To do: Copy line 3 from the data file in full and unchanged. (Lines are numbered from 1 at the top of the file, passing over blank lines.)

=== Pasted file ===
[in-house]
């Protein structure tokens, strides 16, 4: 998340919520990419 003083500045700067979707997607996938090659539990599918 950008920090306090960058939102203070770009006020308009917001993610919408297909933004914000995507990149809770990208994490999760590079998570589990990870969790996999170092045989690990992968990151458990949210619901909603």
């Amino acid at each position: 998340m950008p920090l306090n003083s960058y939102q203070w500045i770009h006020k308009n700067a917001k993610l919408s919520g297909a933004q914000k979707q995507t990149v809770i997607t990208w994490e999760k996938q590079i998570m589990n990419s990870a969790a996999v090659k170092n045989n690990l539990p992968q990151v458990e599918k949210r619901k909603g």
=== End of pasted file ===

């Amino acid at each position: 998340m950008p920090l306090n003083s960058y939102q203070w500045i770009h006020k308009n700067a917001k993610l919408s919520g297909a933004q914000k979707q995507t990149v809770i997607t990208w994490e999760k996938q590079i998570m589990n990419s990870a969790a996999v090659k170092n045989n690990l539990p992968q990151v458990e599918k949210r619901k909603g």